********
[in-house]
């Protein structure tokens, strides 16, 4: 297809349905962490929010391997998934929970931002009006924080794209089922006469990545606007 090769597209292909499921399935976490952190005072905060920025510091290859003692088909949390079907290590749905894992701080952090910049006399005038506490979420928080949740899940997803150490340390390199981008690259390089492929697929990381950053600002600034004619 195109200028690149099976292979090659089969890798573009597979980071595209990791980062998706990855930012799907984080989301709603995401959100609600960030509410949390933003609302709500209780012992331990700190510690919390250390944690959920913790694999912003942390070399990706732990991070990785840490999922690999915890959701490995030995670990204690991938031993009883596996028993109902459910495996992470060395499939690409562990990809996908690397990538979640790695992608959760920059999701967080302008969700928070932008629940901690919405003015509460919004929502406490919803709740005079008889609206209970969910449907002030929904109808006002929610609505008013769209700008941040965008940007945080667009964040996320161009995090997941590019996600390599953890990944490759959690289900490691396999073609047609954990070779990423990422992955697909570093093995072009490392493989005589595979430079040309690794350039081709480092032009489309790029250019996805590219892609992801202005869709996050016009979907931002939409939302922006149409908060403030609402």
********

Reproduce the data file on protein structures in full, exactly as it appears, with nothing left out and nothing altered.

[in-house]
């Protein structure tokens, strides 16, 4: 297809349905962490929010391997998934929970931002009006924080794209089922006469990545606007 090769597209292909499921399935976490952190005072905060920025510091290859003692088909949390079907290590749905894992701080952090910049006399005038506490979420928080949740899940997803150490340390390199981008690259390089492929697929990381950053600002600034004619 195109200028690149099976292979090659089969890798573009597979980071595209990791980062998706990855930012799907984080989301709603995401959100609600960030509410949390933003609302709500209780012992331990700190510690919390250390944690959920913790694999912003942390070399990706732990991070990785840490999922690999915890959701490995030995670990204690991938031993009883596996028993109902459910495996992470060395499939690409562990990809996908690397990538979640790695992608959760920059999701967080302008969700928070932008629940901690919405003015509460919004929502406490919803709740005079008889609206209970969910449907002030929904109808006002929610609505008013769209700008941040965008940007945080667009964040996320161009995090997941590019996600390599953890990944490759959690289900490691396999073609047609954990070779990423990422992955697909570093093995072009490392493989005589595979430079040309690794350039081709480092032009489309790029250019996805590219892609992801202005869709996050016009979907931002939409939302922006149409908060403030609402």